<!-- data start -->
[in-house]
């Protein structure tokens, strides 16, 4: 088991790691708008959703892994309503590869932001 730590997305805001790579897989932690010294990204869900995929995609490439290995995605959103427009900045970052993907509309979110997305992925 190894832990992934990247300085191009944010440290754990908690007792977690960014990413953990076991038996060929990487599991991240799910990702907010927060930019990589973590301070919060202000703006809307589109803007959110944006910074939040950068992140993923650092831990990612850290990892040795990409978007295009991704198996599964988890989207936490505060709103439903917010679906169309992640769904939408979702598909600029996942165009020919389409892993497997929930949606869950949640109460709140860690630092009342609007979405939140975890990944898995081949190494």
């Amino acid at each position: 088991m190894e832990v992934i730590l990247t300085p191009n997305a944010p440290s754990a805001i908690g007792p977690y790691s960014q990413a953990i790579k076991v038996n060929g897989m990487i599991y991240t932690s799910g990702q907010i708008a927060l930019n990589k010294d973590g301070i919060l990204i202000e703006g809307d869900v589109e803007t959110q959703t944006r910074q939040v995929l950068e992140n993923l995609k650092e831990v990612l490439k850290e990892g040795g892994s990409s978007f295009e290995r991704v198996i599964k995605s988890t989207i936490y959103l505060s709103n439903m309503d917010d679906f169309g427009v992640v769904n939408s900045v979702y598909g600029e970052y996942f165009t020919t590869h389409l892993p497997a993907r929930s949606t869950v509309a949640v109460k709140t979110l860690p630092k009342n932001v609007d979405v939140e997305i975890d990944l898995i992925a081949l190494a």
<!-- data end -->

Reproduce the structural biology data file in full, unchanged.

[in-house]
């Protein structure tokens, strides 16, 4: 088991790691708008959703892994309503590869932001 730590997305805001790579897989932690010294990204869900995929995609490439290995995605959103427009900045970052993907509309979110997305992925 190894832990992934990247300085191009944010440290754990908690007792977690960014990413953990076991038996060929990487599991991240799910990702907010927060930019990589973590301070919060202000703006809307589109803007959110944006910074939040950068992140993923650092831990990612850290990892040795990409978007295009991704198996599964988890989207936490505060709103439903917010679906169309992640769904939408979702598909600029996942165009020919389409892993497997929930949606869950949640109460709140860690630092009342609007979405939140975890990944898995081949190494």
């Amino acid at each position: 088991m190894e832990v992934i730590l990247t300085p191009n997305a944010p440290s754990a805001i908690g007792p977690y790691s960014q990413a953990i790579k076991v038996n060929g897989m990487i599991y991240t932690s799910g990702q907010i708008a927060l930019n990589k010294d973590g301070i919060l990204i202000e703006g809307d869900v589109e803007t959110q959703t944006r910074q939040v995929l950068e992140n993923l995609k650092e831990v990612l490439k850290e990892g040795g892994s990409s978007f295009e290995r991704v198996i599964k995605s988890t989207i936490y959103l505060s709103n439903m309503d917010d679906f169309g427009v992640v769904n939408s900045v979702y598909g600029e970052y996942f165009t020919t590869h389409l892993p497997a993907r929930s949606t869950v509309a949640v109460k709140t979110l860690p630092k009342n932001v609007d979405v939140e997305i975890d990944l898995i992925a081949l190494a």